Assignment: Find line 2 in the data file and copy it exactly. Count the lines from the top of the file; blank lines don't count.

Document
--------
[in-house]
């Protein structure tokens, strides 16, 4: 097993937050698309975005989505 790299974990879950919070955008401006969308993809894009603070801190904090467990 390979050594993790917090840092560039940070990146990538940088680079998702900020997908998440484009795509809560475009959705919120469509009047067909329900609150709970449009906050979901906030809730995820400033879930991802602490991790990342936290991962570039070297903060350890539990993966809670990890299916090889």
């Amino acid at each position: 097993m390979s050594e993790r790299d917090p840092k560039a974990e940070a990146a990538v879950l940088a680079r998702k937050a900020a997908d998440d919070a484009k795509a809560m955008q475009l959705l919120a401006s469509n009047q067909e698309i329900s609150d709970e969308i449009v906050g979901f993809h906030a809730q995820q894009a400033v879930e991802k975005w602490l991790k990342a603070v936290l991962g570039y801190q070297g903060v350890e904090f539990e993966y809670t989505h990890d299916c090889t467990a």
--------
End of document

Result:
């Protein structure tokens, strides 16, 4: 097993937050698309975005989505 790299974990879950919070955008401006969308993809894009603070801190904090467990 390979050594993790917090840092560039940070990146990538940088680079998702900020997908998440484009795509809560475009959705919120469509009047067909329900609150709970449009906050979901906030809730995820400033879930991802602490991790990342936290991962570039070297903060350890539990993966809670990890299916090889």